Jasodha posing for the camera (courtesy: Anita Bhagat)
"Madamji look! 'My..Papa...likes...green..chillies.'"
She has read that book at least ten times, but it's still her favorite. "My Garden" it's called.
She pores over each word, inspecting it meticulously and joining the syllables with relative ease. Sometimes, she remembers the sentence and rushes through it with ease. "'One day, two days, three days'. Madamji look!" I smile in acknowledgement.
She cooks. She cleans. She farms. She scoops up cow shit and carries it to the farm. And now, she can read. If she lived in a city, a place with opportunity, she might have been a giddy ninth-grader. If her family had money, she might have spent her allowance on a new phone rather than a new dupatta. Like 90% of the females in the Kheda she has gorgeous features and an envious figure. She might have become a model, if she lived in a place with opportunity, if her family had money. If.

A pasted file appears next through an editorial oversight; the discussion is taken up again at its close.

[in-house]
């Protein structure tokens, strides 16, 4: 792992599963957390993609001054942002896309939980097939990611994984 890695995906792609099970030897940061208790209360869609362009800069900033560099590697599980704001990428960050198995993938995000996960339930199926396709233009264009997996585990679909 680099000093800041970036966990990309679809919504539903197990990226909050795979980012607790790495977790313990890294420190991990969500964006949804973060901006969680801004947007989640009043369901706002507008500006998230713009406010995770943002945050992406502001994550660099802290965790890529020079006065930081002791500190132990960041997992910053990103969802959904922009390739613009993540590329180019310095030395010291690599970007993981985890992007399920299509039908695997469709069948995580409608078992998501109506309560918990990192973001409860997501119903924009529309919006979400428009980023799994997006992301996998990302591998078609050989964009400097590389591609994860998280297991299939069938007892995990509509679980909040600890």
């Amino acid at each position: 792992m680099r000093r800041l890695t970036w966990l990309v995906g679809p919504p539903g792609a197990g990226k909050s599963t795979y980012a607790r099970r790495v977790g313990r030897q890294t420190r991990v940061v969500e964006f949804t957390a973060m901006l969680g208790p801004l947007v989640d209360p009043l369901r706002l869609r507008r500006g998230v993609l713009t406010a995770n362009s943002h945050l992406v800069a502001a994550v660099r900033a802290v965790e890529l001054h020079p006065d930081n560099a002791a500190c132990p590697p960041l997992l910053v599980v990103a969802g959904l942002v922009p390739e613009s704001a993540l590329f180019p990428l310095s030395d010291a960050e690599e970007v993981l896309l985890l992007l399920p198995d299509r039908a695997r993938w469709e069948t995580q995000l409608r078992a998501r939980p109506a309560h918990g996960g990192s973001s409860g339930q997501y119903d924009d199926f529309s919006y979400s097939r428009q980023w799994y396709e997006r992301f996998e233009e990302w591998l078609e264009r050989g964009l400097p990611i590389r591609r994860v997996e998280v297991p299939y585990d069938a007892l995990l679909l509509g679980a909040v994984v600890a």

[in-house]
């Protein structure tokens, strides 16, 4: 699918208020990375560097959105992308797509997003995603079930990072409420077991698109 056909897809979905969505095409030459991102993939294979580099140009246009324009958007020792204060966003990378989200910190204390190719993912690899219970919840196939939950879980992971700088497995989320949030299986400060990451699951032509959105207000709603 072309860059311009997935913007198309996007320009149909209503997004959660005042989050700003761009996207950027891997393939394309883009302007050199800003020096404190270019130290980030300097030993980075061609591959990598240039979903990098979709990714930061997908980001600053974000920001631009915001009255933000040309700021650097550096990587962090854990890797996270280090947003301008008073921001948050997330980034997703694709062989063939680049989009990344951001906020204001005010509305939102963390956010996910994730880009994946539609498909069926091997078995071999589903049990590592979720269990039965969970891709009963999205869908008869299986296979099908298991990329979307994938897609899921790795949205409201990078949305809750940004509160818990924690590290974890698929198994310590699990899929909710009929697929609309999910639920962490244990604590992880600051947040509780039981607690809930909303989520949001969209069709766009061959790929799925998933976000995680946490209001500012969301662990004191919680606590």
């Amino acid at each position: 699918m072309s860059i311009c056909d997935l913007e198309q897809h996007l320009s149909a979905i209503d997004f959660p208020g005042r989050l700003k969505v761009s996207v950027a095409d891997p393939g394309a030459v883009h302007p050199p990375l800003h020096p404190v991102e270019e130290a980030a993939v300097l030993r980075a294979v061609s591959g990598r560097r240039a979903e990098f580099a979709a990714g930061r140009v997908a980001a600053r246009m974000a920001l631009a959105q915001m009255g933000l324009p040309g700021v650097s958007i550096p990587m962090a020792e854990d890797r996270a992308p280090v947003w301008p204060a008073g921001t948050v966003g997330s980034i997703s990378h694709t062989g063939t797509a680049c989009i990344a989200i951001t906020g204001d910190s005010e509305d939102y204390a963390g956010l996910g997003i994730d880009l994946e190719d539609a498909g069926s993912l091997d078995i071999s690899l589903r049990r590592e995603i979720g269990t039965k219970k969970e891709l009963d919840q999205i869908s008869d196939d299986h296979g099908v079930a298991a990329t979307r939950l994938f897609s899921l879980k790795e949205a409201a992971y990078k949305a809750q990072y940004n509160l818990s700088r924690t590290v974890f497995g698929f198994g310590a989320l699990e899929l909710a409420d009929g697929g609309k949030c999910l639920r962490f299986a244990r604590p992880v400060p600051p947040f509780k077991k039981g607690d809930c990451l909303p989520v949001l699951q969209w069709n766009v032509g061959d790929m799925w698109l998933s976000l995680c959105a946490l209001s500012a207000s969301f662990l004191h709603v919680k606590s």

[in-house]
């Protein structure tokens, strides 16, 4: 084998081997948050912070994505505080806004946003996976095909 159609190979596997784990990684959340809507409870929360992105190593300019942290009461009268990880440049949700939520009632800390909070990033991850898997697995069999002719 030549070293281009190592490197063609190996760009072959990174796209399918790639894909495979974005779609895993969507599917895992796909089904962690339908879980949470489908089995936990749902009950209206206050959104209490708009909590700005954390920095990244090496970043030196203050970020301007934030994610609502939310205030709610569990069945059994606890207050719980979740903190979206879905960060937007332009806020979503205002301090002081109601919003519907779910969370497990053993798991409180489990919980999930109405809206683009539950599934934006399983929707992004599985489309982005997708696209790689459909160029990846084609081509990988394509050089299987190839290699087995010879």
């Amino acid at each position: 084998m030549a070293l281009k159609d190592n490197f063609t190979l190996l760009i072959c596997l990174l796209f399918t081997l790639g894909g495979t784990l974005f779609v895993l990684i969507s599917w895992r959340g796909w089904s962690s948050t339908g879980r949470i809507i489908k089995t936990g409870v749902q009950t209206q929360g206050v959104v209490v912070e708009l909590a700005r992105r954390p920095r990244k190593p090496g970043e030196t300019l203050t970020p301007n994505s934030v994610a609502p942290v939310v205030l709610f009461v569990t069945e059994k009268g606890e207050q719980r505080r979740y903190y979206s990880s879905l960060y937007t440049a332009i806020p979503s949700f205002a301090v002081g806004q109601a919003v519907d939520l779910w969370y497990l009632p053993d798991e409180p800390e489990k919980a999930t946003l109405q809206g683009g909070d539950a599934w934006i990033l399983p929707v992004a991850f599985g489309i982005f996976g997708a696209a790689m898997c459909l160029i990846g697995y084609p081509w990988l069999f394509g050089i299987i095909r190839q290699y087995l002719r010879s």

In six days, we'll leave the Kheda. And then what? Will I ever see her again? Maybe we'll write letters to each other. Maybe I'll come back in a few years to find she's gone to her husband, to her sasural. It's easy for me to imagine a different life for her, a life where she could fully utilize her potential. There's so much I want for her, but her future is already decided. And I have to accept that.